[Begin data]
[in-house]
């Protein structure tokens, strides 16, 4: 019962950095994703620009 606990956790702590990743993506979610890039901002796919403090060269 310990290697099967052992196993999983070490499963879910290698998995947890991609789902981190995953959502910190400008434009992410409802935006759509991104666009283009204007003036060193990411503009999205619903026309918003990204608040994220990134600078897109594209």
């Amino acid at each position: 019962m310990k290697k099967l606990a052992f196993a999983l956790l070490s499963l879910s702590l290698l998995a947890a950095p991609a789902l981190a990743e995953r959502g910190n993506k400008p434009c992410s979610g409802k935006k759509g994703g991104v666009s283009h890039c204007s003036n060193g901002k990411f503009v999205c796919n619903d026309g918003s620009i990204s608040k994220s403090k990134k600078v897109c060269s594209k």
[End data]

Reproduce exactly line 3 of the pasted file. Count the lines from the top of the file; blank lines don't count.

């Amino acid at each position: 019962m310990k290697k099967l606990a052992f196993a999983l956790l070490s499963l879910s702590l290698l998995a947890a950095p991609a789902l981190a990743e995953r959502g910190n993506k400008p434009c992410s979610g409802k935006k759509g994703g991104v666009s283009h890039c204007s003036n060193g901002k990411f503009v999205c796919n619903d026309g918003s620009i990204s608040k994220s403090k990134k600078v897109c060269s594209k």